Jim Thorpe Trail Coalition
    http://jttrails.wordpress.com/

  9. #9
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    tank traps / bollards?

    You've noted that there aren't big enough boulders in the area, and you would need to bring them in on a backhoe anyway. So boulders are really only a trailhead area solution most of the time.

    Here's three other possibilities:

    I've seen the USFS close dirt roads simply by using a loader or bulldozer to dig a pit 2 or 3 feet deep across the road at a choke point and pile the spoils into a moundon the road right at one edge of the pit. The resulting peak and trough is too deep and steep for even a high ground clearance jeep to pass over.

    Bollards: You know those posts at the edge of parks or parking lots or plazas that keep vehicles out? They are called bollards. You could make some. Cut some logs from down trees, say 6" inches in diameter and six or seven feet long. Bury one end two or three feet vertically in the ground. Space them so you can cycle but not drive between them.

    Downed logs: If you have enough downed timber, cover the problem trails with downed branches and logs (the bigger the better) leaving just a rideable single track. Use rebar driven through the logs into the ground to hold them in place. Heck, completely block the trail in places and do some log overs.

  10. #10
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    Fourwheelers make me mad.
    I was at Shindagin this moring, and my favorite trail, the Creek Trail, had been ridden by fourwheelers. Luckily, there wasn't much damage, except for one spot right next to the creek where they had gouged a big pit across the trail, which promptly filled with mud. I'm thinking about trying one of the ideas found here to thin out the fourwheeler population around here.... http://forums.mtbr.com/showthread.php?t=114112 I just hope I don't run into El Juano on the quad he posted... that could get ugly. But if I can work out Jessep's design for the improved BOB trailer, I would definately have an edge..... And while you're there, check out Built4Speed's avatar. It's hilarious.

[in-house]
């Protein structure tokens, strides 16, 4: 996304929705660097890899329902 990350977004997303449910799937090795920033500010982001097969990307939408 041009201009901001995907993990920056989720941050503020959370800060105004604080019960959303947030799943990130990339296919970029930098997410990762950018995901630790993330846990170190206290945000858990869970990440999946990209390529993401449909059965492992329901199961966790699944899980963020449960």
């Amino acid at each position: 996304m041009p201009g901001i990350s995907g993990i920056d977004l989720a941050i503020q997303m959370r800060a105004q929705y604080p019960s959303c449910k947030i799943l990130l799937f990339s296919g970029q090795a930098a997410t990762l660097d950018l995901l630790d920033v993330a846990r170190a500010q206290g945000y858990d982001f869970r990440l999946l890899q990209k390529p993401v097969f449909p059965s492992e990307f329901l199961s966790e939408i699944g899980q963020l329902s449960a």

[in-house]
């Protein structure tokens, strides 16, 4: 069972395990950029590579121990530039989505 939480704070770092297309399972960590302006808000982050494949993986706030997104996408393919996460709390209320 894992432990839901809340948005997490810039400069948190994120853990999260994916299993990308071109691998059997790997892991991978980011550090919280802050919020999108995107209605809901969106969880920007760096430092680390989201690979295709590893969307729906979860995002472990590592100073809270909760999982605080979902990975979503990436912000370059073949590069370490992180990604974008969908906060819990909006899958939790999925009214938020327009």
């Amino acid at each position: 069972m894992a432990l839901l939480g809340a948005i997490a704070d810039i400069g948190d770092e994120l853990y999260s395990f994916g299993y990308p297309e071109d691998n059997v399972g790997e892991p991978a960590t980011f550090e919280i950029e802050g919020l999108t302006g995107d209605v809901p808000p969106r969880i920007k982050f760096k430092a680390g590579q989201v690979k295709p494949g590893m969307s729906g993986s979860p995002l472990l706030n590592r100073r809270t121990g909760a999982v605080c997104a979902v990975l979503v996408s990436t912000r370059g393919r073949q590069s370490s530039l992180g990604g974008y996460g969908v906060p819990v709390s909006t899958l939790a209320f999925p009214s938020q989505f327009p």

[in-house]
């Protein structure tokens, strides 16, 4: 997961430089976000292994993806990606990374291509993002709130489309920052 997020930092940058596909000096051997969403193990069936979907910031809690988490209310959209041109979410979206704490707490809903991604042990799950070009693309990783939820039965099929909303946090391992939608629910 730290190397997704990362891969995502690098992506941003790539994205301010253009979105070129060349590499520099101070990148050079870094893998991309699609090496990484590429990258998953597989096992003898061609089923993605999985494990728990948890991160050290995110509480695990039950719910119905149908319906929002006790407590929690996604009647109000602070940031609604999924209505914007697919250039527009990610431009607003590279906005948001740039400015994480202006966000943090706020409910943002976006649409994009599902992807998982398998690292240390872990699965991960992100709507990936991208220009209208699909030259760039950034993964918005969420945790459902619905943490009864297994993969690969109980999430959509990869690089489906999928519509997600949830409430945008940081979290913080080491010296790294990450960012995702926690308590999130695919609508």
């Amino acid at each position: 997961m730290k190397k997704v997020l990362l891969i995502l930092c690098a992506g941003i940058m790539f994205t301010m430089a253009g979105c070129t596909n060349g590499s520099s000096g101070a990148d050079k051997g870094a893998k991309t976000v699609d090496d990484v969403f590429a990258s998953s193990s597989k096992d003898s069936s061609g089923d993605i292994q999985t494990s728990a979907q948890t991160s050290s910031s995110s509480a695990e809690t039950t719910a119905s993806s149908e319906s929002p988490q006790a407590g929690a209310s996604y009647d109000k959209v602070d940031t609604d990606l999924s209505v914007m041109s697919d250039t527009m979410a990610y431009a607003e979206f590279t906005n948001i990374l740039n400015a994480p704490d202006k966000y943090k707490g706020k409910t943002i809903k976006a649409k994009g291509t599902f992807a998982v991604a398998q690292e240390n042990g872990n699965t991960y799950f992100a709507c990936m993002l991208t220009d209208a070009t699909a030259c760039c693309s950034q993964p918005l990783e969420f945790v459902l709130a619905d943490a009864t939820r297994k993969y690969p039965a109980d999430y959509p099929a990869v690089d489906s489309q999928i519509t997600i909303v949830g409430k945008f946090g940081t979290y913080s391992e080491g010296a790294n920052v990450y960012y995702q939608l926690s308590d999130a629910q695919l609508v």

Last edited by Hardtails Are Better; 08-02-2005 at 03:17 PM.

  11. #11
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    Quote Originally Posted by HarryCallahan
    I've seen the USFS close dirt roads simply by using a loader or bulldozer to dig a pit 2 or 3 feet deep across the road at a choke point and pile the spoils into a moundon the road right at one edge of the pit. The resulting peak and trough is too deep and steep for even a high ground clearance jeep to pass over..

    Here in Oregon, those are called Tank Traps, and I assume the name, and concept have military roots.
    I love mankind - it's people I can't stand. ~Charles M. Schulz

  12. #12
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    Thanks.

    Some good ideas....I'll try to scout it out and round up some troops.



    Quote Originally Posted by HarryCallahan
    You've noted that there aren't big enough boulders in the area, and you would need to bring them in on a backhoe anyway. So boulders are really only a trailhead area solution most of the time.

    Here's three other possibilities:

    I've seen the USFS close dirt roads simply by using a loader or bulldozer to dig a pit 2 or 3 feet deep across the road at a choke point and pile the spoils into a moundon the road right at one edge of the pit. The resulting peak and trough is too deep and steep for even a high ground clearance jeep to pass over.